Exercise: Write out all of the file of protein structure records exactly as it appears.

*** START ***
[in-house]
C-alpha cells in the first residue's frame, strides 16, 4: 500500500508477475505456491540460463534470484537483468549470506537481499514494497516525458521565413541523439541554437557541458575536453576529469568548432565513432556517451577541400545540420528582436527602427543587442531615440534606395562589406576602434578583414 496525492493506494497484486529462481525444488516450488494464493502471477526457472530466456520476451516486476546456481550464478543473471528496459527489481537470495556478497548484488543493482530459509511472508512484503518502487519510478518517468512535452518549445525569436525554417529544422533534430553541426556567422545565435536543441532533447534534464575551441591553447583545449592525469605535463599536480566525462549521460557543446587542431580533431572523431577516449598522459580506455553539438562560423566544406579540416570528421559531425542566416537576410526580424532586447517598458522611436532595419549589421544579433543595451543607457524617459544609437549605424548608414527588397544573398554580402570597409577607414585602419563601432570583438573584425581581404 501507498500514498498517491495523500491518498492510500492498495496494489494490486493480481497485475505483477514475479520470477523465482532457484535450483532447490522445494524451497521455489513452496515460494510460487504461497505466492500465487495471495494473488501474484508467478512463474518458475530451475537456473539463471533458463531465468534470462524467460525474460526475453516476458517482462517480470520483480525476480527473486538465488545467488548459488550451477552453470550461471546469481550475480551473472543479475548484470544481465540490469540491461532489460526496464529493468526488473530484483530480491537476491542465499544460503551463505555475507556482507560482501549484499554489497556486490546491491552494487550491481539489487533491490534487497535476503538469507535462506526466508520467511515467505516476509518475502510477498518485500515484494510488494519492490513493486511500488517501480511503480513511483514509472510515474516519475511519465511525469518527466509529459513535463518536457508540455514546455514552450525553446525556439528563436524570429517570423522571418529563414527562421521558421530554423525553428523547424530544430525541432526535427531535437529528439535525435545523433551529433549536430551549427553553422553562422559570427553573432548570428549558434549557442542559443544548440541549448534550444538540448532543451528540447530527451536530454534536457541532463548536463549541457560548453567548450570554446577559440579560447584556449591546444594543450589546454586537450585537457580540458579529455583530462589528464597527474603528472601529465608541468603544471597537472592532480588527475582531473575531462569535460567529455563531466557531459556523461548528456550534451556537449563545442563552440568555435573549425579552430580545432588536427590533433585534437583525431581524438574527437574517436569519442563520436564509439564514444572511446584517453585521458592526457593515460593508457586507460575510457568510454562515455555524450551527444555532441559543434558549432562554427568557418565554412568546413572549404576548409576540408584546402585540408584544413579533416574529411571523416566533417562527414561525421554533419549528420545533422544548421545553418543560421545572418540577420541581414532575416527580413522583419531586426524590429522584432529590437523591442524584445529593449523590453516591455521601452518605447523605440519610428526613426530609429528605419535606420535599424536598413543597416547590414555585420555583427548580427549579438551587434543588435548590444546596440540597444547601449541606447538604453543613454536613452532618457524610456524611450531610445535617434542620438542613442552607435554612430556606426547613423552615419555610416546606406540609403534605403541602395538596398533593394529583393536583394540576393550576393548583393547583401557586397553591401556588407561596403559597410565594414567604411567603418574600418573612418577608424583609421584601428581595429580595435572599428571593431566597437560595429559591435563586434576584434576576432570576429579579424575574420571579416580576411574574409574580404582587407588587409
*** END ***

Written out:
[in-house]
C-alpha cells in the first residue's frame, strides 16, 4: 500500500508477475505456491540460463534470484537483468549470506537481499514494497516525458521565413541523439541554437557541458575536453576529469568548432565513432556517451577541400545540420528582436527602427543587442531615440534606395562589406576602434578583414 496525492493506494497484486529462481525444488516450488494464493502471477526457472530466456520476451516486476546456481550464478543473471528496459527489481537470495556478497548484488543493482530459509511472508512484503518502487519510478518517468512535452518549445525569436525554417529544422533534430553541426556567422545565435536543441532533447534534464575551441591553447583545449592525469605535463599536480566525462549521460557543446587542431580533431572523431577516449598522459580506455553539438562560423566544406579540416570528421559531425542566416537576410526580424532586447517598458522611436532595419549589421544579433543595451543607457524617459544609437549605424548608414527588397544573398554580402570597409577607414585602419563601432570583438573584425581581404 501507498500514498498517491495523500491518498492510500492498495496494489494490486493480481497485475505483477514475479520470477523465482532457484535450483532447490522445494524451497521455489513452496515460494510460487504461497505466492500465487495471495494473488501474484508467478512463474518458475530451475537456473539463471533458463531465468534470462524467460525474460526475453516476458517482462517480470520483480525476480527473486538465488545467488548459488550451477552453470550461471546469481550475480551473472543479475548484470544481465540490469540491461532489460526496464529493468526488473530484483530480491537476491542465499544460503551463505555475507556482507560482501549484499554489497556486490546491491552494487550491481539489487533491490534487497535476503538469507535462506526466508520467511515467505516476509518475502510477498518485500515484494510488494519492490513493486511500488517501480511503480513511483514509472510515474516519475511519465511525469518527466509529459513535463518536457508540455514546455514552450525553446525556439528563436524570429517570423522571418529563414527562421521558421530554423525553428523547424530544430525541432526535427531535437529528439535525435545523433551529433549536430551549427553553422553562422559570427553573432548570428549558434549557442542559443544548440541549448534550444538540448532543451528540447530527451536530454534536457541532463548536463549541457560548453567548450570554446577559440579560447584556449591546444594543450589546454586537450585537457580540458579529455583530462589528464597527474603528472601529465608541468603544471597537472592532480588527475582531473575531462569535460567529455563531466557531459556523461548528456550534451556537449563545442563552440568555435573549425579552430580545432588536427590533433585534437583525431581524438574527437574517436569519442563520436564509439564514444572511446584517453585521458592526457593515460593508457586507460575510457568510454562515455555524450551527444555532441559543434558549432562554427568557418565554412568546413572549404576548409576540408584546402585540408584544413579533416574529411571523416566533417562527414561525421554533419549528420545533422544548421545553418543560421545572418540577420541581414532575416527580413522583419531586426524590429522584432529590437523591442524584445529593449523590453516591455521601452518605447523605440519610428526613426530609429528605419535606420535599424536598413543597416547590414555585420555583427548580427549579438551587434543588435548590444546596440540597444547601449541606447538604453543613454536613452532618457524610456524611450531610445535617434542620438542613442552607435554612430556606426547613423552615419555610416546606406540609403534605403541602395538596398533593394529583393536583394540576393550576393548583393547583401557586397553591401556588407561596403559597410565594414567604411567603418574600418573612418577608424583609421584601428581595429580595435572599428571593431566597437560595429559591435563586434576584434576576432570576429579579424575574420571579416580576411574574409574580404582587407588587409